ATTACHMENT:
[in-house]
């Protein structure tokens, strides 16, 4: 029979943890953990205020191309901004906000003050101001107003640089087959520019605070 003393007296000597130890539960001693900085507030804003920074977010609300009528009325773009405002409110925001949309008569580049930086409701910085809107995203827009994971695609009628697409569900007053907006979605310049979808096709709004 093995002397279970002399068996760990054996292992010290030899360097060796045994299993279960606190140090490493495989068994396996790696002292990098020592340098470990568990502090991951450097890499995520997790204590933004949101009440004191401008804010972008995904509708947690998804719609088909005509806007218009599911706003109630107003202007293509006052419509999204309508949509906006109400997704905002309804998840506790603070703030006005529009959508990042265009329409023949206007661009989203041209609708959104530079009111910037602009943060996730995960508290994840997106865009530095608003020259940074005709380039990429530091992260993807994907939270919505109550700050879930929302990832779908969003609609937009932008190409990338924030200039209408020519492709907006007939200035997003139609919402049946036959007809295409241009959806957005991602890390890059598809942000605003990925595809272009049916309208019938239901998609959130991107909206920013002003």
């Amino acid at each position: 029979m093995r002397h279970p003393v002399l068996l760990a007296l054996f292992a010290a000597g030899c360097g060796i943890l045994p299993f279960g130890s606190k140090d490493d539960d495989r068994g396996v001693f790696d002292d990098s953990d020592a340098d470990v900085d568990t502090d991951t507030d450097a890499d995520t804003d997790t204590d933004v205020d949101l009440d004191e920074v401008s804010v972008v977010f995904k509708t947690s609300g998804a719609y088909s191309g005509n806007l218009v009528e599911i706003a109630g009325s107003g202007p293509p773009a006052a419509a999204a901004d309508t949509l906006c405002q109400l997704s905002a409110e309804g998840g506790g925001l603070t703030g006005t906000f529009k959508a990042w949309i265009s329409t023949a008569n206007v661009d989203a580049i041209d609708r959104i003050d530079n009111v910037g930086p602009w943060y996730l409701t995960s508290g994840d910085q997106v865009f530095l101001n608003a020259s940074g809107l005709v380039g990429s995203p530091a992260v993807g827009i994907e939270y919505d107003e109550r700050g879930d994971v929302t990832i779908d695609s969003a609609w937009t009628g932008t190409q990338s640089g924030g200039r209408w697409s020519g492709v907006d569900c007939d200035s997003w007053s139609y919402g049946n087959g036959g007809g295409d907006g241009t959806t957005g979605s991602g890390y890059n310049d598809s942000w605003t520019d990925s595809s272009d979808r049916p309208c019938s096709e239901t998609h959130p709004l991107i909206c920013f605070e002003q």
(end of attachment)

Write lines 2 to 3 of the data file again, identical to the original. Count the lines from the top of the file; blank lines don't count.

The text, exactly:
């Protein structure tokens, strides 16, 4: 029979943890953990205020191309901004906000003050101001107003640089087959520019605070 003393007296000597130890539960001693900085507030804003920074977010609300009528009325773009405002409110925001949309008569580049930086409701910085809107995203827009994971695609009628697409569900007053907006979605310049979808096709709004 093995002397279970002399068996760990054996292992010290030899360097060796045994299993279960606190140090490493495989068994396996790696002292990098020592340098470990568990502090991951450097890499995520997790204590933004949101009440004191401008804010972008995904509708947690998804719609088909005509806007218009599911706003109630107003202007293509006052419509999204309508949509906006109400997704905002309804998840506790603070703030006005529009959508990042265009329409023949206007661009989203041209609708959104530079009111910037602009943060996730995960508290994840997106865009530095608003020259940074005709380039990429530091992260993807994907939270919505109550700050879930929302990832779908969003609609937009932008190409990338924030200039209408020519492709907006007939200035997003139609919402049946036959007809295409241009959806957005991602890390890059598809942000605003990925595809272009049916309208019938239901998609959130991107909206920013002003």
């Amino acid at each position: 029979m093995r002397h279970p003393v002399l068996l760990a007296l054996f292992a010290a000597g030899c360097g060796i943890l045994p299993f279960g130890s606190k140090d490493d539960d495989r068994g396996v001693f790696d002292d990098s953990d020592a340098d470990v900085d568990t502090d991951t507030d450097a890499d995520t804003d997790t204590d933004v205020d949101l009440d004191e920074v401008s804010v972008v977010f995904k509708t947690s609300g998804a719609y088909s191309g005509n806007l218009v009528e599911i706003a109630g009325s107003g202007p293509p773009a006052a419509a999204a901004d309508t949509l906006c405002q109400l997704s905002a409110e309804g998840g506790g925001l603070t703030g006005t906000f529009k959508a990042w949309i265009s329409t023949a008569n206007v661009d989203a580049i041209d609708r959104i003050d530079n009111v910037g930086p602009w943060y996730l409701t995960s508290g994840d910085q997106v865009f530095l101001n608003a020259s940074g809107l005709v380039g990429s995203p530091a992260v993807g827009i994907e939270y919505d107003e109550r700050g879930d994971v929302t990832i779908d695609s969003a609609w937009t009628g932008t190409q990338s640089g924030g200039r209408w697409s020519g492709v907006d569900c007939d200035s997003w007053s139609y919402g049946n087959g036959g007809g295409d907006g241009t959806t957005g979605s991602g890390y890059n310049d598809s942000w605003t520019d990925s595809s272009d979808r049916p309208c019938s096709e239901t998609h959130p709004l991107i909206c920013f605070e002003q």